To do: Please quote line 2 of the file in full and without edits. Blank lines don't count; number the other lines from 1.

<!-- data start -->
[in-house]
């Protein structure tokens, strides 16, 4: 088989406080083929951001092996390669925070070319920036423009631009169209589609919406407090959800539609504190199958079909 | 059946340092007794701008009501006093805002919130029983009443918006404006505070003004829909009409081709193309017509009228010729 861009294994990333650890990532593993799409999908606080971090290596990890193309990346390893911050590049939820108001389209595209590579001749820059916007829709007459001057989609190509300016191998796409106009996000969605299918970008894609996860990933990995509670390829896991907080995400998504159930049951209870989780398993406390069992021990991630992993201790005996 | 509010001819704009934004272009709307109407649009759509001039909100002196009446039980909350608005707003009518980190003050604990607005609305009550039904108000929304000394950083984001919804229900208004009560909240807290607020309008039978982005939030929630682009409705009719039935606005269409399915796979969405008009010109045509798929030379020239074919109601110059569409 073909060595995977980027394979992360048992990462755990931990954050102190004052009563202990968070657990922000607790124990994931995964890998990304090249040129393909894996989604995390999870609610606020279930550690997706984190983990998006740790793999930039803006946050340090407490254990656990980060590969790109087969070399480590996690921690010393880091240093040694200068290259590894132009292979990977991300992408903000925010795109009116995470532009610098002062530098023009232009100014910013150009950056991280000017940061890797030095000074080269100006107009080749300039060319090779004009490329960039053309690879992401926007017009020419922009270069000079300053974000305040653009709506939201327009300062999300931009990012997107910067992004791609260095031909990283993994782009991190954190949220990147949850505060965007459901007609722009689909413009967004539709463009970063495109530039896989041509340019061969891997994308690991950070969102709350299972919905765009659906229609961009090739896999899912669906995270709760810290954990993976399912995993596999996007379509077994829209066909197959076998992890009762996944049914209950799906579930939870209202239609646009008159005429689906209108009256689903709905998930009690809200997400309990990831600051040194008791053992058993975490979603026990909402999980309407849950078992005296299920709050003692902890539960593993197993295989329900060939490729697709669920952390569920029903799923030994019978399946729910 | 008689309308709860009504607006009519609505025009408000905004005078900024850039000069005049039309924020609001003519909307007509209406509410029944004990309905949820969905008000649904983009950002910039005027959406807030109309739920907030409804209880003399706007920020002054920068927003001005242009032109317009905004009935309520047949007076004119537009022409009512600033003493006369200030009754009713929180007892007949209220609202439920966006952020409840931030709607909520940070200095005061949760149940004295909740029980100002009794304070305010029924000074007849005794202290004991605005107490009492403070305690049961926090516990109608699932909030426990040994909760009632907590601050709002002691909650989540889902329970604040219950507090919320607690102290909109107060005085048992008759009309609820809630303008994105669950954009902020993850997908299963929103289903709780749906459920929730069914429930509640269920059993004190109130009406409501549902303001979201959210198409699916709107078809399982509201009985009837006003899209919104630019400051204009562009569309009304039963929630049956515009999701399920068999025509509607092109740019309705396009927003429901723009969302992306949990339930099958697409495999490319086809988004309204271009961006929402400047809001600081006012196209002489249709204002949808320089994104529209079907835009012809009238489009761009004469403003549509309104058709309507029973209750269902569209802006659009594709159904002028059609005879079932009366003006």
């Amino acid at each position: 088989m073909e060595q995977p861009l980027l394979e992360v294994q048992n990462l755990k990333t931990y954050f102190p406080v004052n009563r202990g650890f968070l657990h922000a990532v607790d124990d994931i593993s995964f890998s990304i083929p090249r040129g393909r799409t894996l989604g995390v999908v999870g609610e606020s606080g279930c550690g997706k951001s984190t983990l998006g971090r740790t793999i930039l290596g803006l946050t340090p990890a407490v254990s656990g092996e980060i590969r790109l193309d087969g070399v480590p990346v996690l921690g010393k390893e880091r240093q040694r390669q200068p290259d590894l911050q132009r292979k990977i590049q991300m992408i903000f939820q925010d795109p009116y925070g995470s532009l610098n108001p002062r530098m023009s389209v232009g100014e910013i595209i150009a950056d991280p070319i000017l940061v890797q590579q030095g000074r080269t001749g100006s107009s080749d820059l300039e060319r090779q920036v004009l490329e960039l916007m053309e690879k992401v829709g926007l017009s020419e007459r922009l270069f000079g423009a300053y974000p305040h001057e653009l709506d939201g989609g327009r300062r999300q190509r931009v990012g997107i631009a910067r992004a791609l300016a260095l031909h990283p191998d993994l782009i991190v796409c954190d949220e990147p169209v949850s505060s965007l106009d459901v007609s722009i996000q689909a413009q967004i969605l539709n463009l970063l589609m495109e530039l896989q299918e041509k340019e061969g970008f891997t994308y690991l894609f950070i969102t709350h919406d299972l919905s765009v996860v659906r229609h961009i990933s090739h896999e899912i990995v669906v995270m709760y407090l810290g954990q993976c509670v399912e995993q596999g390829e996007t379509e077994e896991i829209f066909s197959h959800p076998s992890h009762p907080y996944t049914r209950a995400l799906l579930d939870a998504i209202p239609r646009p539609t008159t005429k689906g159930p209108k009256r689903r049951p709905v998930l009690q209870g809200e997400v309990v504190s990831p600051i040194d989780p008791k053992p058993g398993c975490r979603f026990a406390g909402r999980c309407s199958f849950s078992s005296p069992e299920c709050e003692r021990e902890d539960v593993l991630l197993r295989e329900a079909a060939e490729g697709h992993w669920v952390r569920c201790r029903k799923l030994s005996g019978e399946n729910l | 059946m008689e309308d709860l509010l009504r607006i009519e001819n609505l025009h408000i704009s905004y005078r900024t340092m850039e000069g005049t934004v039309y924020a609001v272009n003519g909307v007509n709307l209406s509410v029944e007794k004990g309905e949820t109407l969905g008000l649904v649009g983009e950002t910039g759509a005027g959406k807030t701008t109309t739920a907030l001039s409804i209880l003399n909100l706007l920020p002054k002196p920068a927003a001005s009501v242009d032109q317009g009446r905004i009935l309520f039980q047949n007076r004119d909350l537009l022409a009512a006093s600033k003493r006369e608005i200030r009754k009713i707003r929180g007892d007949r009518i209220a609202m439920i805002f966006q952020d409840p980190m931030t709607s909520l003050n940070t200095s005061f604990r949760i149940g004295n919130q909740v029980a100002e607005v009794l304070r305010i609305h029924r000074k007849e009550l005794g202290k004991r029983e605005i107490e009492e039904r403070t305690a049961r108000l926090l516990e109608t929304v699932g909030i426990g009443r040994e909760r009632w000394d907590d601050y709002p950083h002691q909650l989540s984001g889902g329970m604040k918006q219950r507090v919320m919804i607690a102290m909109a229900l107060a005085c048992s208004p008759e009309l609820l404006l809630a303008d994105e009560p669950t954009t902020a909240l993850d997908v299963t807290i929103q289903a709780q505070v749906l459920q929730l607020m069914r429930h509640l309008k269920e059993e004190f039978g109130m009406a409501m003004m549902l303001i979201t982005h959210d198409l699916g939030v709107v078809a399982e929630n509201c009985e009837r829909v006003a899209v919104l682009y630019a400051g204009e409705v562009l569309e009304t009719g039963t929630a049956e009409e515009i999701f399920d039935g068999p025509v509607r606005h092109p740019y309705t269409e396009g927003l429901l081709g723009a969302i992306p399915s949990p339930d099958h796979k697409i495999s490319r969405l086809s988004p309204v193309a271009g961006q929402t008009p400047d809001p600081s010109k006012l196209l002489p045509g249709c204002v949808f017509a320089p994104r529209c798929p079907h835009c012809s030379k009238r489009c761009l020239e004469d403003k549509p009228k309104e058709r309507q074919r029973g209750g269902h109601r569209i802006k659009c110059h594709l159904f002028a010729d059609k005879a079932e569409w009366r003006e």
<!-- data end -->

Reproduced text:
């Protein structure tokens, strides 16, 4: 088989406080083929951001092996390669925070070319920036423009631009169209589609919406407090959800539609504190199958079909 | 059946340092007794701008009501006093805002919130029983009443918006404006505070003004829909009409081709193309017509009228010729 861009294994990333650890990532593993799409999908606080971090290596990890193309990346390893911050590049939820108001389209595209590579001749820059916007829709007459001057989609190509300016191998796409106009996000969605299918970008894609996860990933990995509670390829896991907080995400998504159930049951209870989780398993406390069992021990991630992993201790005996 | 509010001819704009934004272009709307109407649009759509001039909100002196009446039980909350608005707003009518980190003050604990607005609305009550039904108000929304000394950083984001919804229900208004009560909240807290607020309008039978982005939030929630682009409705009719039935606005269409399915796979969405008009010109045509798929030379020239074919109601110059569409 073909060595995977980027394979992360048992990462755990931990954050102190004052009563202990968070657990922000607790124990994931995964890998990304090249040129393909894996989604995390999870609610606020279930550690997706984190983990998006740790793999930039803006946050340090407490254990656990980060590969790109087969070399480590996690921690010393880091240093040694200068290259590894132009292979990977991300992408903000925010795109009116995470532009610098002062530098023009232009100014910013150009950056991280000017940061890797030095000074080269100006107009080749300039060319090779004009490329960039053309690879992401926007017009020419922009270069000079300053974000305040653009709506939201327009300062999300931009990012997107910067992004791609260095031909990283993994782009991190954190949220990147949850505060965007459901007609722009689909413009967004539709463009970063495109530039896989041509340019061969891997994308690991950070969102709350299972919905765009659906229609961009090739896999899912669906995270709760810290954990993976399912995993596999996007379509077994829209066909197959076998992890009762996944049914209950799906579930939870209202239609646009008159005429689906209108009256689903709905998930009690809200997400309990990831600051040194008791053992058993975490979603026990909402999980309407849950078992005296299920709050003692902890539960593993197993295989329900060939490729697709669920952390569920029903799923030994019978399946729910 | 008689309308709860009504607006009519609505025009408000905004005078900024850039000069005049039309924020609001003519909307007509209406509410029944004990309905949820969905008000649904983009950002910039005027959406807030109309739920907030409804209880003399706007920020002054920068927003001005242009032109317009905004009935309520047949007076004119537009022409009512600033003493006369200030009754009713929180007892007949209220609202439920966006952020409840931030709607909520940070200095005061949760149940004295909740029980100002009794304070305010029924000074007849005794202290004991605005107490009492403070305690049961926090516990109608699932909030426990040994909760009632907590601050709002002691909650989540889902329970604040219950507090919320607690102290909109107060005085048992008759009309609820809630303008994105669950954009902020993850997908299963929103289903709780749906459920929730069914429930509640269920059993004190109130009406409501549902303001979201959210198409699916709107078809399982509201009985009837006003899209919104630019400051204009562009569309009304039963929630049956515009999701399920068999025509509607092109740019309705396009927003429901723009969302992306949990339930099958697409495999490319086809988004309204271009961006929402400047809001600081006012196209002489249709204002949808320089994104529209079907835009012809009238489009761009004469403003549509309104058709309507029973209750269902569209802006659009594709159904002028059609005879079932009366003006």